On Posting Recordings On Facebook
I posted a recording on facebook.
I haven't done this in a long time
because of the questions. Every time I think about making a recording
public in facebook or on my website, these questions appear in my
head like an army of very loud mosquitoes. You've probably never
heard them since I'm the Only Musician On Earth With Issues, everyone
else looking pretty sane and normal and calm from where I'm standing.
If one day, however, you hear this strange buzzing sound approaching
you from a distance, you should know what's coming. Here they are.
"Is it good enough?"
It could've been better, you know. The
bassline could've been more distinct, better shaped. There was the
pedal at the end that I'm not sure about - too much? Too obviously
"What would Ilmo say?"
Ilmo Ranta is a Finnish pianist and one
of the best lied coaches on this planet. He has very high standards
that are always just out of my reach. Surely he would cringe at the
first bar and make me play it again in a far more imaginative way
that made the music shine.
"What if people will think that
I'm really proud of this recording and not aware of the shit things?"
the urge to post recordings with explanatory essays that detail
everything I'm not happy with, so that people would know that I know:
"To whom it may concern: I don't claim to be perfect or great by
posting this recording. I know the beginning is really quite normal
(as in 'not extraordinary in any
way') and that the transition on page three is a bit clumsy. I'm also
aware of all the unclear left hand stuff that appears throughout the
piece. With these shortcomings, your humble servant still has the
audacity to offer her recording for the world to hear. Sincerest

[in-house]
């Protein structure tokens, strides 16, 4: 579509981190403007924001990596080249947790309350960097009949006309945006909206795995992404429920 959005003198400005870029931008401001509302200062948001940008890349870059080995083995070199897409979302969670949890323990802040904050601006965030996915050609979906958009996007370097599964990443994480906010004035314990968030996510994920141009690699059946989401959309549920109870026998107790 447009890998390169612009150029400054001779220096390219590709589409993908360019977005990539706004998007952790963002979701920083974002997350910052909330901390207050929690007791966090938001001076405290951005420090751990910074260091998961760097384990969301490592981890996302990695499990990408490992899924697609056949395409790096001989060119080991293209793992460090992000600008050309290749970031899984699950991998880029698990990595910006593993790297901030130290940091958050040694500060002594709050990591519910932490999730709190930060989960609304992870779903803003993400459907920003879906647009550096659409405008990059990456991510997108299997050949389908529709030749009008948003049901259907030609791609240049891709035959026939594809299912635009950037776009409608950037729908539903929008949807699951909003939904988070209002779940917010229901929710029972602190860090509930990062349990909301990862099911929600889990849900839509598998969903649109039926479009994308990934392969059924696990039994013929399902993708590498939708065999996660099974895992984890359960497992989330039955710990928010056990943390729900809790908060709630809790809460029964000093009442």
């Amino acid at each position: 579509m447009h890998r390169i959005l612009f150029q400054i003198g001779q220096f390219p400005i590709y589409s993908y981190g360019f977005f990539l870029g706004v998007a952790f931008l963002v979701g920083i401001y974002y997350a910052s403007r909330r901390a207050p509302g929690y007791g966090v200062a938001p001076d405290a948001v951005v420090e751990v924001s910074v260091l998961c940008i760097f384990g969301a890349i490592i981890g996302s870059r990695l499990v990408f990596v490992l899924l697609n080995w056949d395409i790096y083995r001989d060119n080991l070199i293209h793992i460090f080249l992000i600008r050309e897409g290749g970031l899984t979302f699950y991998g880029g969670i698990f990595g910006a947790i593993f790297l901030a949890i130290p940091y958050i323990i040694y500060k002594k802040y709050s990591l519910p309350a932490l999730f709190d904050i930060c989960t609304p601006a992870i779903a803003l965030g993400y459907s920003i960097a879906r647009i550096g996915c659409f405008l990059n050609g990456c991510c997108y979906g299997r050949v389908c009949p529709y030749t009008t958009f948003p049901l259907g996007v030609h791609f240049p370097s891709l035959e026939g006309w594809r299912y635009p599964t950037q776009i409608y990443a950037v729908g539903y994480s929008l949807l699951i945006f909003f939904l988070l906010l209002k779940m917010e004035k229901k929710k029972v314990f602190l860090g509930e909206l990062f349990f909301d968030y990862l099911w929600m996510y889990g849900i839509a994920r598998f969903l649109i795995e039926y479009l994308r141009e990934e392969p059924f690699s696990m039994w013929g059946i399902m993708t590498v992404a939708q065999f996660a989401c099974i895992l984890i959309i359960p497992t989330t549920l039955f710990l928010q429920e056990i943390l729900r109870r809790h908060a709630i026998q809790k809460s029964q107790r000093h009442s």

it any good?"
question has a tendency of repeating itself a lot. Usually there are
does this say about me?"
What sort of message am I sending with this particular piece? Have I posted too many pieces like this before - will people think I can't do anything else?
I say I love this piece?"
that a particular piece is close to my heart - that makes it even
worse. If I care about a piece very deeply, I'm supposed to have a
Super Interpretation of it. My recording should just Pour From The
Heart like little drops of magic gold wisdom and love. Listening to
it should be a transcendental experience because of all these
emotions that drip from the speakers like nectar. Oh well.
are already millions of recordings out there - why would mine be
course it's mainly about advertising myself. I hate that, but it's
how it is. The songs are musical calling cards I put out there so
people would get curious.
get to this question, I'll post the damn thing. Because why not,
indeed. However it could be improved, it is me playing the piano to
the best of my ability on that particular day, in that particular
space. That is how the song shaped itself in front of me that day,
and I felt happy and content travelling through its landscape.
Us musicians, we face fear all the time. Fear of failure, fear of
rejection. We find ways to cope with it and we learn to control it,
but let's not fool ourselves by pretending it's not a part of our
lives. One way I'm facing my own fears is writing them out for all of
you to read - and with that writing process, letting them go. Another
great way of letting go is simply focusing on the music. It is why we
are what we are, after all.